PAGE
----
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Tyrosine kinase inhibitor therapy can cure chronic myeloid leukemia without hitting leukemic stem cells.


Traulsen,  Arne
Research Group Evolutionary Theory, Max Planck Institute for Evolutionary Biology, Max Planck Society;

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Lenaerts, T., Pacheco, J. M., Traulsen, A., & Dingli, D. (2010). Tyrosine kinase inhibitor therapy can cure chronic myeloid leukemia without hitting leukemic stem cells. Haematologica, 95(6), 900-907. doi:10.3324/haematol.2009.015271.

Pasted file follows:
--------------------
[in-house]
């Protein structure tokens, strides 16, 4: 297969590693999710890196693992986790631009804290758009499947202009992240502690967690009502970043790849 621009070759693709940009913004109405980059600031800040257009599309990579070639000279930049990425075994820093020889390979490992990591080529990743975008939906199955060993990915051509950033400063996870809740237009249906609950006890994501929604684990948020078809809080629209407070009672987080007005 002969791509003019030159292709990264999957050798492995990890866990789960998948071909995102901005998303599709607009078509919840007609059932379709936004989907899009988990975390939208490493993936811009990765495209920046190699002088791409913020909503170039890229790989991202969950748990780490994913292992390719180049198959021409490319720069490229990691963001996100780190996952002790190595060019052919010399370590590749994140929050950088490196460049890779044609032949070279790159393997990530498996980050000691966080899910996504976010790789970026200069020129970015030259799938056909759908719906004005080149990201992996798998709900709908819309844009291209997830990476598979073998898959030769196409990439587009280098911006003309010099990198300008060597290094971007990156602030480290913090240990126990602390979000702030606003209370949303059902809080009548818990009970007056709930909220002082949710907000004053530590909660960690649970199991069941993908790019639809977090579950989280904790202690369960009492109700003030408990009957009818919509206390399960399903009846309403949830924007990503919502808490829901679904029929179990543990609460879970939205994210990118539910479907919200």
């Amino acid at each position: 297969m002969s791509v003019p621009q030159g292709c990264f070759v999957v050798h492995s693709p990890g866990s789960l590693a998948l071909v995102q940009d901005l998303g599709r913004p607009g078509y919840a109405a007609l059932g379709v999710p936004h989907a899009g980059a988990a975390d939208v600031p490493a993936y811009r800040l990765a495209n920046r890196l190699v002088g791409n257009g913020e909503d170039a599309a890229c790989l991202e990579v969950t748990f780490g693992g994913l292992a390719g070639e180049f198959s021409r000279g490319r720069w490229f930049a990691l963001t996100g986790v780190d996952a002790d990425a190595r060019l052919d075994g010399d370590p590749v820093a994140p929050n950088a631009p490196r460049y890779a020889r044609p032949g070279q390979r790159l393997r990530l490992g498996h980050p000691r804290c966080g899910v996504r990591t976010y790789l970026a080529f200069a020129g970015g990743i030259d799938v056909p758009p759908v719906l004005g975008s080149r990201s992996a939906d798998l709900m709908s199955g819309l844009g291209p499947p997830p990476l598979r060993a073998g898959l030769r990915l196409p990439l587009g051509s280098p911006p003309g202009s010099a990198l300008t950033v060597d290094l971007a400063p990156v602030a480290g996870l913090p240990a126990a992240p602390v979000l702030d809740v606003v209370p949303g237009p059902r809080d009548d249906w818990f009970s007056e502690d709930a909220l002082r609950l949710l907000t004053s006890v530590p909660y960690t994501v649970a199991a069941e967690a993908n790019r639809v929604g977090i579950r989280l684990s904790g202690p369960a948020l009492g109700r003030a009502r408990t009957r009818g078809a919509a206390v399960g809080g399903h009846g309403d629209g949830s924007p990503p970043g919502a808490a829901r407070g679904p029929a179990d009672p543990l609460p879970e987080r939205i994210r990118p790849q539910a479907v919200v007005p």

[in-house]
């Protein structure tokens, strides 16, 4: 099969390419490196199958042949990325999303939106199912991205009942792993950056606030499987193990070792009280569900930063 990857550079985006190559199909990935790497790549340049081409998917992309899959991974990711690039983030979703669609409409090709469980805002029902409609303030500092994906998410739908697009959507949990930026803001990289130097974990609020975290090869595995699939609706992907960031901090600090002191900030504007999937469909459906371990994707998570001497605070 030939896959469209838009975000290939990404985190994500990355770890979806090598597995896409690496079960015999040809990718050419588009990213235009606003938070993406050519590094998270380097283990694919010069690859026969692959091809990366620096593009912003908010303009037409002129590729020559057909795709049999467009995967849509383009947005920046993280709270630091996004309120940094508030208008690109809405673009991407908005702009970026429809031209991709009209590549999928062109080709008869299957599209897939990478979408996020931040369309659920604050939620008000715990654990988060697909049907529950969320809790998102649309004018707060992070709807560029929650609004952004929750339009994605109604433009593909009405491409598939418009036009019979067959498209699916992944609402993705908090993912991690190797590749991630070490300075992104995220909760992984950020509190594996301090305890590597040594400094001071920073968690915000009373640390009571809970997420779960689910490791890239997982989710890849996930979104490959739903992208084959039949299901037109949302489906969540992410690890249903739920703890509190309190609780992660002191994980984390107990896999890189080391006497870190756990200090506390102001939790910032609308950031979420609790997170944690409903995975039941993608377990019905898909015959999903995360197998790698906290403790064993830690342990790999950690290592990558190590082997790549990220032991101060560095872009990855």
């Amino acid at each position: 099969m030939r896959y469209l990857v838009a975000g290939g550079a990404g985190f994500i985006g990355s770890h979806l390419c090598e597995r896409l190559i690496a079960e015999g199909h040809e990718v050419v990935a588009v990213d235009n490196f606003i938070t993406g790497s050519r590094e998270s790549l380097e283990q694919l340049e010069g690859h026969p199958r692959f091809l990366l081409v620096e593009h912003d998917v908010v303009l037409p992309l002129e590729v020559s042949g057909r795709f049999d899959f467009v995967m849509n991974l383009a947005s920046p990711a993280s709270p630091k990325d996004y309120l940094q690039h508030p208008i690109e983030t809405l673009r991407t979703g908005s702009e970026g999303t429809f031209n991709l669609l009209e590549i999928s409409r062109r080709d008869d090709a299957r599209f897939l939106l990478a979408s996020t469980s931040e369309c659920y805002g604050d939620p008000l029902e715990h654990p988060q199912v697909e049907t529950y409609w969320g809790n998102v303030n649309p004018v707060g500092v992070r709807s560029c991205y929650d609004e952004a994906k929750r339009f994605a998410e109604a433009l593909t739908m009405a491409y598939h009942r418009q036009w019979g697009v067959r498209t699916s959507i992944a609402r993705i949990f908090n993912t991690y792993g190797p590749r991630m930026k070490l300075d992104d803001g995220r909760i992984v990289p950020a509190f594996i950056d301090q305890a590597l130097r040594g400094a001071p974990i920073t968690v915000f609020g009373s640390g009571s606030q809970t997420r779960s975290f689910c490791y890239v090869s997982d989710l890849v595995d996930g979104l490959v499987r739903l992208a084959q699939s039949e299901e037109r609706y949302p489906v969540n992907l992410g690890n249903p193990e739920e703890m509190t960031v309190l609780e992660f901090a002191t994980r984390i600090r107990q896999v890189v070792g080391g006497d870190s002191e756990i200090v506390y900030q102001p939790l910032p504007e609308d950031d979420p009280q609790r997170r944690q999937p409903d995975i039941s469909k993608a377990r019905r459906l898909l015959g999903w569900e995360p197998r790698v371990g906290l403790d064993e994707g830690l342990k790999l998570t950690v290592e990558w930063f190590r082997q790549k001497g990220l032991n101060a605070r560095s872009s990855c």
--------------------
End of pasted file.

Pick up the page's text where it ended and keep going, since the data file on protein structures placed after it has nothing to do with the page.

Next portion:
BACKGROUND: Tyrosine kinase inhibitors, such as imatinib, are not considered curative for chronic myeloid leukemia--regardless of the significant reduction of disease burden during treatment--since they do not affect the leukemic stem cells. However, the stochastic nature of hematopoiesis and recent clinical observations suggest that this view must be revisited. DESIGN AND METHODS: We studied the natural history of a large cohort of virtual patients with chronic myeloid leukemia under tyrosine kinase inhibitor therapy using a computational model of hematopoiesis and chronic myeloid leukemia that takes into account stochastic dynamics within the hematopoietic stem and early progenitor cell pool. RESULTS: We found that in the overwhelming majority of patients the leukemic stem cell population undergoes extinction before disease diagnosis. Hence leukemic progenitors, susceptible to tyrosine kinase inhibitor attack, are the natural target for chronic myeloid leukemia treatment. Response dynamics predicted by the model closely match data from clinical trials. We further predicted that early diagnosis together with administration of tyrosine kinase inhibitor opens the path to eradication of chronic myeloid leukemia, leading to the wash out of the aberrant progenitor cells, ameliorating the patient's condition while lowering the risk of blast transformation and drug resistance. CONCLUSIONS: Tyrosine kinase inhibitor therapy can cure chronic myeloid leukemia, although it may have to be prolonged. The depth of response increases with time in the vast majority of patients. These results illustrate the importance of stochastic effects on the dynamics of acquired hematopoietic stem cell disorders and have direct relevance for other hematopoietic stem cell-derived diseases.